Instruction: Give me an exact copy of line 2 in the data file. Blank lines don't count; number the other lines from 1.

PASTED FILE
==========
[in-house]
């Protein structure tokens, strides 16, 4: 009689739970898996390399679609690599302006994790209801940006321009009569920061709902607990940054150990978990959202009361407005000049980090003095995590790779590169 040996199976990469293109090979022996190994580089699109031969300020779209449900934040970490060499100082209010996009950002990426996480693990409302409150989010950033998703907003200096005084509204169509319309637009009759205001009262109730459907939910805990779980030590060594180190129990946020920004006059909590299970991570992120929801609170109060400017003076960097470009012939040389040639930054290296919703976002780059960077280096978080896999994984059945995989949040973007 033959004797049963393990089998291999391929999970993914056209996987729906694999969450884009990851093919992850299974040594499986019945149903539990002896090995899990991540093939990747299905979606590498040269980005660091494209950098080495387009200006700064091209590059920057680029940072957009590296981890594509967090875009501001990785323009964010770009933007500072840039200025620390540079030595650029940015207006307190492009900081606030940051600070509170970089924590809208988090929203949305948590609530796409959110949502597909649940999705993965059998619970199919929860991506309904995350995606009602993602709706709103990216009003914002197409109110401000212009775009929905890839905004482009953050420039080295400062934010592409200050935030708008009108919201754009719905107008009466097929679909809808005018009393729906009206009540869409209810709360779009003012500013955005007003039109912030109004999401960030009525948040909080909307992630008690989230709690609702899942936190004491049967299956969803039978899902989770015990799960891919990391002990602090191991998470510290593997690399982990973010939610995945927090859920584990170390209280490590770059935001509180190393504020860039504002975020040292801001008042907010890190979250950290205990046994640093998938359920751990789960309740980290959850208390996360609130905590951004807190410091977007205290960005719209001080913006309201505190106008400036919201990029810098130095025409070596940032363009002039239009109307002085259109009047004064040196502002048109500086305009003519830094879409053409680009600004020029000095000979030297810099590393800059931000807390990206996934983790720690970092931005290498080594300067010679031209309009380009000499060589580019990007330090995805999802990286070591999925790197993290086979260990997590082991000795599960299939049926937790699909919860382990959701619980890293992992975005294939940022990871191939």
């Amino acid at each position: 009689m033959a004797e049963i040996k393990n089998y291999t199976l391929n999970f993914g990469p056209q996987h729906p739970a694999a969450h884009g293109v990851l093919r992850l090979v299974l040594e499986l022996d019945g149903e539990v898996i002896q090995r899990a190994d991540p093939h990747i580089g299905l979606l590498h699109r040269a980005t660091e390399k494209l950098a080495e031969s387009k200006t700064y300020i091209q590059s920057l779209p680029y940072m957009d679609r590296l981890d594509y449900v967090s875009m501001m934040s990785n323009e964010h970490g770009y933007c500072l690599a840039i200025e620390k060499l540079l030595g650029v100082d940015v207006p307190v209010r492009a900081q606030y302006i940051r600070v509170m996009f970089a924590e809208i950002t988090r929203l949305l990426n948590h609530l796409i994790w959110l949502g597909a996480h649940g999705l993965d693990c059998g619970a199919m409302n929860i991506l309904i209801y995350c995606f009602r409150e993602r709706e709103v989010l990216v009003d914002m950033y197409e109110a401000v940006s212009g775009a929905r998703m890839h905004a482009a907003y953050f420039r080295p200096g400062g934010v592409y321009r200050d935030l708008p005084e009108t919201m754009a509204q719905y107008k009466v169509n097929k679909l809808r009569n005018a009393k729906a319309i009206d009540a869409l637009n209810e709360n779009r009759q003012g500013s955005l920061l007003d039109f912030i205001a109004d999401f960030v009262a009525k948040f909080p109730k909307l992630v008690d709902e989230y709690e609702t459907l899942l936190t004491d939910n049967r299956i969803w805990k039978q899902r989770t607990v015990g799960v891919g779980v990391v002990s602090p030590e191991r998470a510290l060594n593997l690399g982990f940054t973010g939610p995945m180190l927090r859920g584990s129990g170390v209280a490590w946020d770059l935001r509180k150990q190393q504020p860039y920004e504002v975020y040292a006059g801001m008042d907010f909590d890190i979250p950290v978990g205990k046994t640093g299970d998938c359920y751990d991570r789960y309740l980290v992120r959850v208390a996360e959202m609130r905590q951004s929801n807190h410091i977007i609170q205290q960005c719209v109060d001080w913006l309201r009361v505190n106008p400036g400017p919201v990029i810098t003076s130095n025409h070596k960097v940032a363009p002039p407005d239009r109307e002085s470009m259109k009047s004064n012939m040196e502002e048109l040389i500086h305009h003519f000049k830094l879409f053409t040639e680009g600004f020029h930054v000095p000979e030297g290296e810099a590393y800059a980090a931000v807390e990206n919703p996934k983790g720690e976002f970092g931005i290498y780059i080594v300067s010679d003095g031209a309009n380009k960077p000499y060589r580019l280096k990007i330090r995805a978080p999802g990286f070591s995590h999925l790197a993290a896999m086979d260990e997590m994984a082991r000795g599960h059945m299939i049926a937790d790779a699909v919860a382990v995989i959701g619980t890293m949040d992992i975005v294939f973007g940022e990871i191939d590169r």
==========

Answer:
């Protein structure tokens, strides 16, 4: 009689739970898996390399679609690599302006994790209801940006321009009569920061709902607990940054150990978990959202009361407005000049980090003095995590790779590169 040996199976990469293109090979022996190994580089699109031969300020779209449900934040970490060499100082209010996009950002990426996480693990409302409150989010950033998703907003200096005084509204169509319309637009009759205001009262109730459907939910805990779980030590060594180190129990946020920004006059909590299970991570992120929801609170109060400017003076960097470009012939040389040639930054290296919703976002780059960077280096978080896999994984059945995989949040973007 033959004797049963393990089998291999391929999970993914056209996987729906694999969450884009990851093919992850299974040594499986019945149903539990002896090995899990991540093939990747299905979606590498040269980005660091494209950098080495387009200006700064091209590059920057680029940072957009590296981890594509967090875009501001990785323009964010770009933007500072840039200025620390540079030595650029940015207006307190492009900081606030940051600070509170970089924590809208988090929203949305948590609530796409959110949502597909649940999705993965059998619970199919929860991506309904995350995606009602993602709706709103990216009003914002197409109110401000212009775009929905890839905004482009953050420039080295400062934010592409200050935030708008009108919201754009719905107008009466097929679909809808005018009393729906009206009540869409209810709360779009003012500013955005007003039109912030109004999401960030009525948040909080909307992630008690989230709690609702899942936190004491049967299956969803039978899902989770015990799960891919990391002990602090191991998470510290593997690399982990973010939610995945927090859920584990170390209280490590770059935001509180190393504020860039504002975020040292801001008042907010890190979250950290205990046994640093998938359920751990789960309740980290959850208390996360609130905590951004807190410091977007205290960005719209001080913006309201505190106008400036919201990029810098130095025409070596940032363009002039239009109307002085259109009047004064040196502002048109500086305009003519830094879409053409680009600004020029000095000979030297810099590393800059931000807390990206996934983790720690970092931005290498080594300067010679031209309009380009000499060589580019990007330090995805999802990286070591999925790197993290086979260990997590082991000795599960299939049926937790699909919860382990959701619980890293992992975005294939940022990871191939």